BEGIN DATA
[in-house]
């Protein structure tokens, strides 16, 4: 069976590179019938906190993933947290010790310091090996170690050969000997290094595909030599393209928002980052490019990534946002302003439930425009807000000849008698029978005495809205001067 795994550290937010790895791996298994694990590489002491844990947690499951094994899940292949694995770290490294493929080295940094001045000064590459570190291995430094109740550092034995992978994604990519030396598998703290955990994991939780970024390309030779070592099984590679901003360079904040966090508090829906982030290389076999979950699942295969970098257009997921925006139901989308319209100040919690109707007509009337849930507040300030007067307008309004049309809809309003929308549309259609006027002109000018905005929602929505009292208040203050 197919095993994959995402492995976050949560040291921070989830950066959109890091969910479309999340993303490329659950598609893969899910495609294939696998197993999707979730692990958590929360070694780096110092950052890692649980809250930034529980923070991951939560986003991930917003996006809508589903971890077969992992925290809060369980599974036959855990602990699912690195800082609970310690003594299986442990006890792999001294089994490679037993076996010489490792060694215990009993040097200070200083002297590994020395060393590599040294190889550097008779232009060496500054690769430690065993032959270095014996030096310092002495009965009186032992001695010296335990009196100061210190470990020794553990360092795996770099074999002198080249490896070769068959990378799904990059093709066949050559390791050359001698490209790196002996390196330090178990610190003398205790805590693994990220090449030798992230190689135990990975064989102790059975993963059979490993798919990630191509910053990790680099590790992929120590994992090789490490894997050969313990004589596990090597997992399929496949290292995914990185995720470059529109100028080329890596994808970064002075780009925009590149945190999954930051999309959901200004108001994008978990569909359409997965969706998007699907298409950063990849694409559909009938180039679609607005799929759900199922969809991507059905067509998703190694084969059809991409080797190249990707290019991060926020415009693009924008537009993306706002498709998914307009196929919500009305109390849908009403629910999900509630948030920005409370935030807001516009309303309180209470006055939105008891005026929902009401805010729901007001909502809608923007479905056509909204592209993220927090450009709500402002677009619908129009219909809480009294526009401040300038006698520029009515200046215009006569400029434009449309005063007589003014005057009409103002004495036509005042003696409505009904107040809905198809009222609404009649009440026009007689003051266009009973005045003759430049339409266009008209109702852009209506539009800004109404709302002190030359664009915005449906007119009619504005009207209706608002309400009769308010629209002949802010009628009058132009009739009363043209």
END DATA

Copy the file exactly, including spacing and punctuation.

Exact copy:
[in-house]
């Protein structure tokens, strides 16, 4: 069976590179019938906190993933947290010790310091090996170690050969000997290094595909030599393209928002980052490019990534946002302003439930425009807000000849008698029978005495809205001067 795994550290937010790895791996298994694990590489002491844990947690499951094994899940292949694995770290490294493929080295940094001045000064590459570190291995430094109740550092034995992978994604990519030396598998703290955990994991939780970024390309030779070592099984590679901003360079904040966090508090829906982030290389076999979950699942295969970098257009997921925006139901989308319209100040919690109707007509009337849930507040300030007067307008309004049309809809309003929308549309259609006027002109000018905005929602929505009292208040203050 197919095993994959995402492995976050949560040291921070989830950066959109890091969910479309999340993303490329659950598609893969899910495609294939696998197993999707979730692990958590929360070694780096110092950052890692649980809250930034529980923070991951939560986003991930917003996006809508589903971890077969992992925290809060369980599974036959855990602990699912690195800082609970310690003594299986442990006890792999001294089994490679037993076996010489490792060694215990009993040097200070200083002297590994020395060393590599040294190889550097008779232009060496500054690769430690065993032959270095014996030096310092002495009965009186032992001695010296335990009196100061210190470990020794553990360092795996770099074999002198080249490896070769068959990378799904990059093709066949050559390791050359001698490209790196002996390196330090178990610190003398205790805590693994990220090449030798992230190689135990990975064989102790059975993963059979490993798919990630191509910053990790680099590790992929120590994992090789490490894997050969313990004589596990090597997992399929496949290292995914990185995720470059529109100028080329890596994808970064002075780009925009590149945190999954930051999309959901200004108001994008978990569909359409997965969706998007699907298409950063990849694409559909009938180039679609607005799929759900199922969809991507059905067509998703190694084969059809991409080797190249990707290019991060926020415009693009924008537009993306706002498709998914307009196929919500009305109390849908009403629910999900509630948030920005409370935030807001516009309303309180209470006055939105008891005026929902009401805010729901007001909502809608923007479905056509909204592209993220927090450009709500402002677009619908129009219909809480009294526009401040300038006698520029009515200046215009006569400029434009449309005063007589003014005057009409103002004495036509005042003696409505009904107040809905198809009222609404009649009440026009007689003051266009009973005045003759430049339409266009008209109702852009209506539009800004109404709302002190030359664009915005449906007119009619504005009207209706608002309400009769308010629209002949802010009628009058132009009739009363043209």